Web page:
Chef John Verlinden cooks up a treat with new Cuban cookbook
Colette Greenstein | 6/4/2014, 11:17 a.m.
Another one of his goals with this cookbook is that he’s hoping “to encourage people to be thoughtful when they’re cooking.” By this he means, if a recipe calls for two teaspoons of salt to ask yourself: “what would it be like with one teaspoon?” He wants people to take a chance and experiment with food.
In addition to all the great recipes, you’ll find interesting facts and history about many of the dishes and ingredients peppered throughout the cookbook. For example, “Moros Y Cristianos” translates to “Moors & Christians.” In the book, Verlinden writes that “according to folklore, the Spaniards who colonized Cuba invented this dish to commemorate the defeat of the Islamic Empire and the liberation of Spain from the Moors who’d occupied portions of it for nearly 800 years.” Who knew?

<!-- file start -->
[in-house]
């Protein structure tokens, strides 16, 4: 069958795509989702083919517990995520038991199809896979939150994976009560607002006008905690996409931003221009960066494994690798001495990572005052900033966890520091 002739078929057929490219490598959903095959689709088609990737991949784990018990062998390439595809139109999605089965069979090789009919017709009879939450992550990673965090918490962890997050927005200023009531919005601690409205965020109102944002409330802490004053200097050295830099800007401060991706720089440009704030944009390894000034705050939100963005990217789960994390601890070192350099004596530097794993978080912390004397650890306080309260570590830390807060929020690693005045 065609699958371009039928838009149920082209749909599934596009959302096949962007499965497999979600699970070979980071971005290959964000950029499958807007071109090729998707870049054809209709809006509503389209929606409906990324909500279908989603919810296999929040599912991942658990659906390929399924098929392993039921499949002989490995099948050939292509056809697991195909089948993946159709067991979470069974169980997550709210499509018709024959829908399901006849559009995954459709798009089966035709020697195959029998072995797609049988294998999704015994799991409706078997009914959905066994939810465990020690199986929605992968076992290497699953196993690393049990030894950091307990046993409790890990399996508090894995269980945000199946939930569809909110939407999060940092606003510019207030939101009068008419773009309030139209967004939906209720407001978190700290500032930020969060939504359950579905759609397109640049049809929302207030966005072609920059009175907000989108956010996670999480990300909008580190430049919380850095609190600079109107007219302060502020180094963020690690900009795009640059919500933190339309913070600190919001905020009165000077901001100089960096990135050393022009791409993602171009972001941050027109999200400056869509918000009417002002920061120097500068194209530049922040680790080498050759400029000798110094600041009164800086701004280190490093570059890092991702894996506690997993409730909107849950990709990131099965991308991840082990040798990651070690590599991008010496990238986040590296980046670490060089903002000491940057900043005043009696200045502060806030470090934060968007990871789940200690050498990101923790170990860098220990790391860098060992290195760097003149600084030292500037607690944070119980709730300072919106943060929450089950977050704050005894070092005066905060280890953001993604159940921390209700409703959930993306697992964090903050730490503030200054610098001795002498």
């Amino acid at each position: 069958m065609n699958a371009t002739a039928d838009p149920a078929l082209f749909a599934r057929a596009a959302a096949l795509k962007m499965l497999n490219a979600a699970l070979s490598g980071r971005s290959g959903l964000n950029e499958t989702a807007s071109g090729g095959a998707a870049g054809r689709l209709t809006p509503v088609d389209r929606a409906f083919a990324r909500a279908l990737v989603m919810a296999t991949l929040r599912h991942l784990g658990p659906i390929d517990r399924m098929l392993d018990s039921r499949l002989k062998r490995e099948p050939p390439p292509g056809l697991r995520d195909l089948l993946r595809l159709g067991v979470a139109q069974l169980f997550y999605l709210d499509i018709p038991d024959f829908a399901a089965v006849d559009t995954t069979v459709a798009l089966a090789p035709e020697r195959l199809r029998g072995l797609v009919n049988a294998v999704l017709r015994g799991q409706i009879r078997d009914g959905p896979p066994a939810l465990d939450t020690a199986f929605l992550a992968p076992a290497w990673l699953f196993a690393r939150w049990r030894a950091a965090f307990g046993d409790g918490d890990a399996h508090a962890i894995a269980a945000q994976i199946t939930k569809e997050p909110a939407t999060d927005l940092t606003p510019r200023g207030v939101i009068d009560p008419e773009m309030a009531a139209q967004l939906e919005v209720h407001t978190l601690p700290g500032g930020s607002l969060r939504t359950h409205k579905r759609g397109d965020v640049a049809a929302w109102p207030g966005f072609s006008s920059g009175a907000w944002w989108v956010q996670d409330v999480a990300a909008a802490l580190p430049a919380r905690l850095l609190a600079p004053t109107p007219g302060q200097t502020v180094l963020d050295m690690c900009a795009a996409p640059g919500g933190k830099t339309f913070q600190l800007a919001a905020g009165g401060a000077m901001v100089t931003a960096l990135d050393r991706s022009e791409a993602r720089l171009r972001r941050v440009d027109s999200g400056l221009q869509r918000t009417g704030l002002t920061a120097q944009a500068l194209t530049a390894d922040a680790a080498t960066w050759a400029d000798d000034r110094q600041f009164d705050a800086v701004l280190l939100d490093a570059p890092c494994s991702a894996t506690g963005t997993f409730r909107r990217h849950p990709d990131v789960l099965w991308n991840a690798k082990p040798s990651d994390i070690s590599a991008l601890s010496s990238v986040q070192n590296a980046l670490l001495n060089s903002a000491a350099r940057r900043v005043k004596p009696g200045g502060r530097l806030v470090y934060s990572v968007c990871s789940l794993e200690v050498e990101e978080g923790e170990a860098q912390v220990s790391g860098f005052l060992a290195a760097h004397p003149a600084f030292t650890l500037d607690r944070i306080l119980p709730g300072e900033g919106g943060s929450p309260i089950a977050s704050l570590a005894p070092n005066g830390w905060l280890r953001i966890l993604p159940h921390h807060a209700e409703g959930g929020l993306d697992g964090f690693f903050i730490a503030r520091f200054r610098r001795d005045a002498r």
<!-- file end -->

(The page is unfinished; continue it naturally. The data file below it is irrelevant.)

This book hooks you completely from the moment Mami Aida says “hola!” It makes you want to read more of her story. “To Cook is to Love” is filled with photos from Aida’s life and is ripe with her tales and her recollections of growing up in Cuba; marrying at a young age (as most women did back then); following her husband to America with her daughter; having a second child in the U.S.; learning how to be a single mom — all while doing what she knew best, cooking.
This book is more than a cookbook. It’s a book filled with hope and possibilities. But most importantly, it’s really food for the soul.